So here’s what I suggest to the president: make an offer to the Republicans to drop the whole notion of a retaliatory strike, which means not having to cast a politically perilous vote on a resolution. In exchange, they have to ratify the treaty that created the ICC. Yes, it’s already running, but without us. Republicans have so far refused even to consider ratification on the grounds that doing so would place Americans under the court’s jurisdiction. Maybe they believe nothing Americans do can be considered a war crime, that Americans will be tried for crimes we don’t consider crimes, or that the court will pick on Americans just because it can. Whatever, they won’t sign on, and that’s no surprise considering how paranoid they get about Agenda 21, which is basically just suggestions for sustainable development. The gun nuts have gone nuts … OK, more nuts … with paranoia about the treaty the UN has been working on to regulate the international small arms trade. It’s about shipping large numbers of arms to non-state actors, but they have their base thinking UN troops will be walking into their houses to confiscate the shotgun behind the door. So no wonder we haven’t joined the ICC.
And no wonder I’m not confident my suggested offer will be accepted, yet maybe this is the chance. It could have some impact in Syria, since we can tell the regime “we joined the ICC just to get YOU”. We have a ready-made, tested and functional court instead of trying to create something, and above all, no having to vote on firing missiles. Above all, long term, I see the court as a means of establishing international law as something with teeth.
Yes, there are still some of the same problems, like war criminals who hold power don’t get dragged before the court. There’s a theory that the indictments of the president of Sudan and the leaders of the Lord’s Resistance Army actually negotiations by raising the cost of conceding any power. So yes, it’s possible an indictment of Assad and top loyalists could discourage them from negotiating. On the other hand, anyone seen any attempts to negotiate yet? Me neither. Makes it hard for me to see what there is to lose by an indictment.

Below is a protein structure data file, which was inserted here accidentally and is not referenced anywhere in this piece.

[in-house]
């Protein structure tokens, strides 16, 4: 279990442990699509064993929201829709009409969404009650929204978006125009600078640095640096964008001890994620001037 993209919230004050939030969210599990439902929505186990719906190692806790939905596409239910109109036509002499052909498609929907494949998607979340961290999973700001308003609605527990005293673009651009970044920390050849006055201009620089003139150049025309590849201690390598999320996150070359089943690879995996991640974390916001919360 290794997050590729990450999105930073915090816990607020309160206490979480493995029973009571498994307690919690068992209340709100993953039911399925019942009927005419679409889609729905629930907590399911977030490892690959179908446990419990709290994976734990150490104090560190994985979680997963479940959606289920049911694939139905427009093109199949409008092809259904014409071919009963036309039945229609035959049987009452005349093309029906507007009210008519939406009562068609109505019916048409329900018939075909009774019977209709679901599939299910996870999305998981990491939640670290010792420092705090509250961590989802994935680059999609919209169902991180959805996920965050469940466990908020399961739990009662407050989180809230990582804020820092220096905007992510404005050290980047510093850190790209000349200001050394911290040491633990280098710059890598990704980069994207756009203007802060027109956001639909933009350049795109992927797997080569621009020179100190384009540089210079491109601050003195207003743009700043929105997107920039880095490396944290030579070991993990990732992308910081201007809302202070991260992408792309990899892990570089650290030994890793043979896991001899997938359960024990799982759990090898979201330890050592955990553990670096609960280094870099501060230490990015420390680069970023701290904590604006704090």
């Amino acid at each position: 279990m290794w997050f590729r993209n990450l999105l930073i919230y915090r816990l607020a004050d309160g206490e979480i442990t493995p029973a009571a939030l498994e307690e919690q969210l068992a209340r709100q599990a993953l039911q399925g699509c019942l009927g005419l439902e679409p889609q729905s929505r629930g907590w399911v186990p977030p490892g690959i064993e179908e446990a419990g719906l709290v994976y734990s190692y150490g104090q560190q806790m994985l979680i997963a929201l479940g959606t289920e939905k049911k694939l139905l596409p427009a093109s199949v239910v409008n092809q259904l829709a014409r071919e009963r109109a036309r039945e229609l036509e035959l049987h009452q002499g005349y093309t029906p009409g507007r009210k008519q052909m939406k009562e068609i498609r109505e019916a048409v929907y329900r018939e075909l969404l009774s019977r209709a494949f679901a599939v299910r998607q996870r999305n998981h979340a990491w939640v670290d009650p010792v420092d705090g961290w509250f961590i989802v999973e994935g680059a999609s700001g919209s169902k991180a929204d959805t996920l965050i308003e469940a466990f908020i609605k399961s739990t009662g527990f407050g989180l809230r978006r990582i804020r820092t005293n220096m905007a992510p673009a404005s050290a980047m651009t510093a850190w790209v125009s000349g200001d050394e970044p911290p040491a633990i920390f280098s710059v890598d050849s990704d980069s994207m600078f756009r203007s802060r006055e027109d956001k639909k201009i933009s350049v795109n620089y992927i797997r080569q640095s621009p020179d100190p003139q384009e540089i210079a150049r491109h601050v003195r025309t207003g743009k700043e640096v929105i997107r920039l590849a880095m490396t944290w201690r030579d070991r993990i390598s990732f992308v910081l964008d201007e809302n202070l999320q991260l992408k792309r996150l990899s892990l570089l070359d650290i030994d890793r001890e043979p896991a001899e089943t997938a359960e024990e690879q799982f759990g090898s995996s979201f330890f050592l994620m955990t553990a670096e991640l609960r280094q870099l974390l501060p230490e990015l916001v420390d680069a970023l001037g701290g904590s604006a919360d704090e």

Again, I still see the risks of not retaliating, but there is a lot of good to be gained by getting the US to join the ICC. I don’t know how much our ratification will add prestige or legitimacy to the court, but it sure can’t hurt, and we can bring resources to bear. Putting another restraint on governments, warlords, whoever might want to start a war or conduct it in an illegal way, even if just a disincentive in the form of a threat of what might happen to you if you start a war and lose, seems worthwhile enough to accept the risk of not acting immediately against Syria. The risks to Americans seems quite small since my understanding is the court’s jurisdiction is not retroactive, meaning the Bush people who invaded Iraq and the Reagan people who we now know supplied chemical weapons to Saddam would still be safe, but future war criminals would be subject to trial — which is fine with me.
So Republicans, ratify the treaty, and you can immediately have a court, send a strong message to the Syrian regime, and not have to vote on an authorization for force.
At top: Map of Syria showing approximate area held by each side